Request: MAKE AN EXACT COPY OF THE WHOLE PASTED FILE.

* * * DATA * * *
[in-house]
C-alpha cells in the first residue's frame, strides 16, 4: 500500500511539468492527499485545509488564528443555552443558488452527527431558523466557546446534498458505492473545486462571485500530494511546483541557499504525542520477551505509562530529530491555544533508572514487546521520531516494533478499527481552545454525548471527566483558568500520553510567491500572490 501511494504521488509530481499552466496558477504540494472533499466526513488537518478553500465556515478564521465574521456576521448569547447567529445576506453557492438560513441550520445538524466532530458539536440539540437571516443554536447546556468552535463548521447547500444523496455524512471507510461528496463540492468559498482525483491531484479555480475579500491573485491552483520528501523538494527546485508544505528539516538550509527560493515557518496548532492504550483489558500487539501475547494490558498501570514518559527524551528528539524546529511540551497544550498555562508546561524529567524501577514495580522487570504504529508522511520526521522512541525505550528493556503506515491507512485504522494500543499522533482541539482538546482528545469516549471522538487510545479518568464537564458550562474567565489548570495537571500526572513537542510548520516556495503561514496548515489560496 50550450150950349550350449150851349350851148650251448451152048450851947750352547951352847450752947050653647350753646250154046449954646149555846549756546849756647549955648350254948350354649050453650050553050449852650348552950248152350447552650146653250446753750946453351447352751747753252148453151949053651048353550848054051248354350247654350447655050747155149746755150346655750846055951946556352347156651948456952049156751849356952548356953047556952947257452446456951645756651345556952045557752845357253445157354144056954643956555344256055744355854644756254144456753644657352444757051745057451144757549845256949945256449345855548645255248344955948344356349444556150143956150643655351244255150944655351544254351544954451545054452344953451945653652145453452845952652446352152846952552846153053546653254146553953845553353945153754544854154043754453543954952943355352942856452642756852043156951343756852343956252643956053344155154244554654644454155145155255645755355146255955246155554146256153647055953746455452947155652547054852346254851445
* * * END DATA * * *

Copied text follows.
[in-house]
C-alpha cells in the first residue's frame, strides 16, 4: 500500500511539468492527499485545509488564528443555552443558488452527527431558523466557546446534498458505492473545486462571485500530494511546483541557499504525542520477551505509562530529530491555544533508572514487546521520531516494533478499527481552545454525548471527566483558568500520553510567491500572490 501511494504521488509530481499552466496558477504540494472533499466526513488537518478553500465556515478564521465574521456576521448569547447567529445576506453557492438560513441550520445538524466532530458539536440539540437571516443554536447546556468552535463548521447547500444523496455524512471507510461528496463540492468559498482525483491531484479555480475579500491573485491552483520528501523538494527546485508544505528539516538550509527560493515557518496548532492504550483489558500487539501475547494490558498501570514518559527524551528528539524546529511540551497544550498555562508546561524529567524501577514495580522487570504504529508522511520526521522512541525505550528493556503506515491507512485504522494500543499522533482541539482538546482528545469516549471522538487510545479518568464537564458550562474567565489548570495537571500526572513537542510548520516556495503561514496548515489560496 50550450150950349550350449150851349350851148650251448451152048450851947750352547951352847450752947050653647350753646250154046449954646149555846549756546849756647549955648350254948350354649050453650050553050449852650348552950248152350447552650146653250446753750946453351447352751747753252148453151949053651048353550848054051248354350247654350447655050747155149746755150346655750846055951946556352347156651948456952049156751849356952548356953047556952947257452446456951645756651345556952045557752845357253445157354144056954643956555344256055744355854644756254144456753644657352444757051745057451144757549845256949945256449345855548645255248344955948344356349444556150143956150643655351244255150944655351544254351544954451545054452344953451945653652145453452845952652446352152846952552846153053546653254146553953845553353945153754544854154043754453543954952943355352942856452642756852043156951343756852343956252643956053344155154244554654644454155145155255645755355146255955246155554146256153647055953746455452947155652547054852346254851445